What Travel brochures really mean

Bengal Tiger
The Patient Arrowhead.

For my journal,  I cut out the brochure or travel planner photos and descriptions of what I will encounter. And since it never matches my experience,  I have learned to embrace the difference.  With a little practice and a lot of writing, you will too.

From the tour company’s description of our Indian safari: …  we regroup for a second safari expedition. Though it is rare, we may see the Royal Bengal tiger, usually sleeping by day in the tall grass. A recent census showed 26 tigers in the reserve. We also see lakes that hold crocodiles and a wide variety of water birds in season.

The cautious marketing language is in boldface.

Here is what we did see: a Royal Bengal tiger.  Her name is Arrowhead.   She posed just long enough for photos, then casually wandered around the preserve just enough out of reach that our drivers had an excuse to whoop and holler and recklessly hurl the tourist-filled jeeps over potholes the size of VWs.   Not exactly a hushed moment in nature.  But it is probably better to view even an indifferent tiger from the relative safety of a crowded jeep than to face the same tiger – no matter how calm – unprotected in the wild. (Many of the tourists were decidedly more snack sized than me but we weren’t testing that today.)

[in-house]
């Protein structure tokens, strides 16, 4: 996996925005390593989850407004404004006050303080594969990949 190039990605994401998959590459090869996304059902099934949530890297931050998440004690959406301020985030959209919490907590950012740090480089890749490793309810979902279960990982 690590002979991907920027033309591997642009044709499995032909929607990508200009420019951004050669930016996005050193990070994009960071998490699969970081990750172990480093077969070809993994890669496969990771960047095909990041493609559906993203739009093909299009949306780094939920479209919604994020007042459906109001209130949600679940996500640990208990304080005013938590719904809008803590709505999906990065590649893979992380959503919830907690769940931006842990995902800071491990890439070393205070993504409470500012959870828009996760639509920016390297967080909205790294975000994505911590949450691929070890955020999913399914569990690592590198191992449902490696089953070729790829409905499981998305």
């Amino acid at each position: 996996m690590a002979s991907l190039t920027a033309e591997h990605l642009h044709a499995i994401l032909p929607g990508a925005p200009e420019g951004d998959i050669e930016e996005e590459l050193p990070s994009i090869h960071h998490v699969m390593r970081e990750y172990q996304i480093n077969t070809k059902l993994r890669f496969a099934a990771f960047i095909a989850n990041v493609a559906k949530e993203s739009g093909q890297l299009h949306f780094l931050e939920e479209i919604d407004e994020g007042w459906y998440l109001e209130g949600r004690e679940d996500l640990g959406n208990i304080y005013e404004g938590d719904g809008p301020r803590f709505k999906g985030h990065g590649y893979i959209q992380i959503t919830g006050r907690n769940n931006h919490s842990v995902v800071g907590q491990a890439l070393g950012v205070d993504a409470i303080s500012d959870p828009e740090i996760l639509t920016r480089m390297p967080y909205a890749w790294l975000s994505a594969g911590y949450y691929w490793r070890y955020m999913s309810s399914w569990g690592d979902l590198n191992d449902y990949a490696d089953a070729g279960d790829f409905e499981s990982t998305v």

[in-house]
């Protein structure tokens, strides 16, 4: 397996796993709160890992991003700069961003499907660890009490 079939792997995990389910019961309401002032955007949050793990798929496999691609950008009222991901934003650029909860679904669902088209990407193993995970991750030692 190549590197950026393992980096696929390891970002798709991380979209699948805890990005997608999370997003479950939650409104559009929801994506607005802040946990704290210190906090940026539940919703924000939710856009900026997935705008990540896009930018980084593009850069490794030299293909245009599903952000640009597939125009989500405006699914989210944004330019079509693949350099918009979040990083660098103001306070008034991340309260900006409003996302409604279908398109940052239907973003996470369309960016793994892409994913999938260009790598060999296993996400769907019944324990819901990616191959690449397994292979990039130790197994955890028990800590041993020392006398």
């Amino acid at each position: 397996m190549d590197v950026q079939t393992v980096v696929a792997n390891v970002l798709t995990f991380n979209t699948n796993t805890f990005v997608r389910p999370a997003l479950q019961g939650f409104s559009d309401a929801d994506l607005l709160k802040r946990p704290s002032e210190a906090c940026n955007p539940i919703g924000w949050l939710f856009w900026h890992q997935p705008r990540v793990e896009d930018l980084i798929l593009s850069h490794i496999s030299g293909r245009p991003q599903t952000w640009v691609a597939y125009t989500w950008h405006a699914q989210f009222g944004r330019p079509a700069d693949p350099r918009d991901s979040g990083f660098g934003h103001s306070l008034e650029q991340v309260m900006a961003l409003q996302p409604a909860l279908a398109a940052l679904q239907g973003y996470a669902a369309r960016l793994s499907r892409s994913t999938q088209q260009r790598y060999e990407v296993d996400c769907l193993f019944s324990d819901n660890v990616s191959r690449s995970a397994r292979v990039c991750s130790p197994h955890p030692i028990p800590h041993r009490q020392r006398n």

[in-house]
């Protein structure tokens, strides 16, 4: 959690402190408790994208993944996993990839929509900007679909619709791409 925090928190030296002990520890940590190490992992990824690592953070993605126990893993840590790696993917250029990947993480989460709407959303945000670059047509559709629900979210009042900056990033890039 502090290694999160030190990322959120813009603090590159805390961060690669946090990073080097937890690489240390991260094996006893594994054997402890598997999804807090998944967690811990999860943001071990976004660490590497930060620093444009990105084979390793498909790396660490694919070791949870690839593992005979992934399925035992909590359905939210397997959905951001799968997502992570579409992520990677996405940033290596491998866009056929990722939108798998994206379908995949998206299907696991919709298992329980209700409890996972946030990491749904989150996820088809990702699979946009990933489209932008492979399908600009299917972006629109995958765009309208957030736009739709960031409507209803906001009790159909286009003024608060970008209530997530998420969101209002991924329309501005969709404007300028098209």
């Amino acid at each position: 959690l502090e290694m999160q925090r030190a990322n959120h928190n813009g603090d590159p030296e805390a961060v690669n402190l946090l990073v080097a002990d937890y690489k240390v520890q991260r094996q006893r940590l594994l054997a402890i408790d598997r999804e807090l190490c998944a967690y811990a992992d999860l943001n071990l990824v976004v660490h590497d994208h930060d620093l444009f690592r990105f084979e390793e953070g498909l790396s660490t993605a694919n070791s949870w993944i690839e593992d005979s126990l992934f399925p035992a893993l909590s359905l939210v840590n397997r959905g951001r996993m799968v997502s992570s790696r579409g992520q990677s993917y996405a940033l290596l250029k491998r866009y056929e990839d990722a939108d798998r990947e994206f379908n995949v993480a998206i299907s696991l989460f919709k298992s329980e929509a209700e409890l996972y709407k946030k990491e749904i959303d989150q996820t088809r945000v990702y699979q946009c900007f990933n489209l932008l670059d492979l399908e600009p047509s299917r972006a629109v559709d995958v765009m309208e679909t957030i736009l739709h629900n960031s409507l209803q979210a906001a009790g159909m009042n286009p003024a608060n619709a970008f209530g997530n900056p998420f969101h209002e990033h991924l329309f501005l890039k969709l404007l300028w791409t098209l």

Pleased with the encounter, we photographed Arrowhead and happily posted her photo on Instagram, Facebook and eventually, the holiday newsletter.

Then, unlike any Facebook post you’ve ever seen, we turned the camera around.  Against the calm tiger, a dozen jeeps lined up to give a hundred tourists, all breathless, yet chattering, the chance to frame the lone animal. Not the private moment the first photo would have you believe.

What kinds of discrepancies have you encountered?  We are accustomed to being lied to by advertising, what about brochures and travel fantasies?

 

 

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